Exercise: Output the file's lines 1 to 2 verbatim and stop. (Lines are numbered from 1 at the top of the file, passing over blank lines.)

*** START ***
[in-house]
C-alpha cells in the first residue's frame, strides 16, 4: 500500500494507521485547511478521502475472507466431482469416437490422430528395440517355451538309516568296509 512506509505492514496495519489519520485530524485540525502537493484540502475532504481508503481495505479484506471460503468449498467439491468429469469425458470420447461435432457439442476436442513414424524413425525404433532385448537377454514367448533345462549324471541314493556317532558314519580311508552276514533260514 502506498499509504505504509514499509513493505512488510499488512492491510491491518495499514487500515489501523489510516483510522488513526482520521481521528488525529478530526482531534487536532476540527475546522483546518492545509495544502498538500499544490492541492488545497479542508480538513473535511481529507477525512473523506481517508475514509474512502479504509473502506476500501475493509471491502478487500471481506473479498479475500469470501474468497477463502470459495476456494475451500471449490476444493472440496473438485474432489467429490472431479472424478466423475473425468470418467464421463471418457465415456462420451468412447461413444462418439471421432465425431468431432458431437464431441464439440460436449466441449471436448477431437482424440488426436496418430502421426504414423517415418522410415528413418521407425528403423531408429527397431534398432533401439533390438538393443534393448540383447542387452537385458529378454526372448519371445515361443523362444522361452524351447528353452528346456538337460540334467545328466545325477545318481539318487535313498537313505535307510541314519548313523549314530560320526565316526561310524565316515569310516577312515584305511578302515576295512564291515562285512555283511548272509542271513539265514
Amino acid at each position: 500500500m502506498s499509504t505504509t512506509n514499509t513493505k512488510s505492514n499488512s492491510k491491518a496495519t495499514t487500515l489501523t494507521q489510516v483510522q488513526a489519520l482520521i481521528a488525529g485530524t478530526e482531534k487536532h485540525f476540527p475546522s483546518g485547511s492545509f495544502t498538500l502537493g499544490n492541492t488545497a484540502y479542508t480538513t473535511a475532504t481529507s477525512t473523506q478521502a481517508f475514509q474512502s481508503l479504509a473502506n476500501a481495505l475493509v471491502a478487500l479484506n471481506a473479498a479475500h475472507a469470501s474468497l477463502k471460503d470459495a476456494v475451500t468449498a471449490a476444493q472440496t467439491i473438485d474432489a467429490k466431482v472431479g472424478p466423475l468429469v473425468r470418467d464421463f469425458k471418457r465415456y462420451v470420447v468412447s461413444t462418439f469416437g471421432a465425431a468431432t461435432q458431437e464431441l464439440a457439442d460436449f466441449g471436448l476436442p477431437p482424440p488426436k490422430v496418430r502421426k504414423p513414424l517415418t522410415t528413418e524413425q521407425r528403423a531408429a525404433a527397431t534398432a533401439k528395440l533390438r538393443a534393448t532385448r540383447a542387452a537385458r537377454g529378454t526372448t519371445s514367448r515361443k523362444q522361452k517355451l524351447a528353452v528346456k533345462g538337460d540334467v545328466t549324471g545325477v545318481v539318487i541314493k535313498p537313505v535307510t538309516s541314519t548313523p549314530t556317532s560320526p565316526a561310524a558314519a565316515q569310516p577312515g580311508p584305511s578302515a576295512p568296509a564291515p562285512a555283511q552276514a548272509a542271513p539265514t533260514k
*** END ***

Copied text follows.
[in-house]
C-alpha cells in the first residue's frame, strides 16, 4: 500500500494507521485547511478521502475472507466431482469416437490422430528395440517355451538309516568296509 512506509505492514496495519489519520485530524485540525502537493484540502475532504481508503481495505479484506471460503468449498467439491468429469469425458470420447461435432457439442476436442513414424524413425525404433532385448537377454514367448533345462549324471541314493556317532558314519580311508552276514533260514 502506498499509504505504509514499509513493505512488510499488512492491510491491518495499514487500515489501523489510516483510522488513526482520521481521528488525529478530526482531534487536532476540527475546522483546518492545509495544502498538500499544490492541492488545497479542508480538513473535511481529507477525512473523506481517508475514509474512502479504509473502506476500501475493509471491502478487500471481506473479498479475500469470501474468497477463502470459495476456494475451500471449490476444493472440496473438485474432489467429490472431479472424478466423475473425468470418467464421463471418457465415456462420451468412447461413444462418439471421432465425431468431432458431437464431441464439440460436449466441449471436448477431437482424440488426436496418430502421426504414423517415418522410415528413418521407425528403423531408429527397431534398432533401439533390438538393443534393448540383447542387452537385458529378454526372448519371445515361443523362444522361452524351447528353452528346456538337460540334467545328466545325477545318481539318487535313498537313505535307510541314519548313523549314530560320526565316526561310524565316515569310516577312515584305511578302515576295512564291515562285512555283511548272509542271513539265514